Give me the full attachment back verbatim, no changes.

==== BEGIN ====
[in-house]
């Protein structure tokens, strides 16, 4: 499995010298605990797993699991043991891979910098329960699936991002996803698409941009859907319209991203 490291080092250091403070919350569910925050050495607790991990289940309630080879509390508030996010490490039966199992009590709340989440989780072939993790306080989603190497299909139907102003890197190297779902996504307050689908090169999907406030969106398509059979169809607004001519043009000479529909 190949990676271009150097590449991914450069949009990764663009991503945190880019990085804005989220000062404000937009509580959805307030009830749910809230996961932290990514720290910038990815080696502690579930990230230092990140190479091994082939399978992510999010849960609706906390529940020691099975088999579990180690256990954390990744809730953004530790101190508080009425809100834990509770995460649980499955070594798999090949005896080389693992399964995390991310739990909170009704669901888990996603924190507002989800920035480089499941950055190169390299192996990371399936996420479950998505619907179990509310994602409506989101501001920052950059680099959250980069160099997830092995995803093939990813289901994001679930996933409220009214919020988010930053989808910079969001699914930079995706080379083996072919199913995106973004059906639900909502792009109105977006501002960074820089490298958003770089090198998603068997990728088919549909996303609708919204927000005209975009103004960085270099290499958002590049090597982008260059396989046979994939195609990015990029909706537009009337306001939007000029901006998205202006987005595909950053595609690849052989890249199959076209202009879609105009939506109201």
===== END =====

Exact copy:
[in-house]
């Protein structure tokens, strides 16, 4: 499995010298605990797993699991043991891979910098329960699936991002996803698409941009859907319209991203 490291080092250091403070919350569910925050050495607790991990289940309630080879509390508030996010490490039966199992009590709340989440989780072939993790306080989603190497299909139907102003890197190297779902996504307050689908090169999907406030969106398509059979169809607004001519043009000479529909 190949990676271009150097590449991914450069949009990764663009991503945190880019990085804005989220000062404000937009509580959805307030009830749910809230996961932290990514720290910038990815080696502690579930990230230092990140190479091994082939399978992510999010849960609706906390529940020691099975088999579990180690256990954390990744809730953004530790101190508080009425809100834990509770995460649980499955070594798999090949005896080389693992399964995390991310739990909170009704669901888990996603924190507002989800920035480089499941950055190169390299192996990371399936996420479950998505619907179990509310994602409506989101501001920052950059680099959250980069160099997830092995995803093939990813289901994001679930996933409220009214919020988010930053989808910079969001699914930079995706080379083996072919199913995106973004059906639900909502792009109105977006501002960074820089490298958003770089090198998603068997990728088919549909996303609708919204927000005209975009103004960085270099290499958002590049090597982008260059396989046979994939195609990015990029909706537009009337306001939007000029901006998205202006987005595909950053595609690849052989890249199959076209202009879609105009939506109201």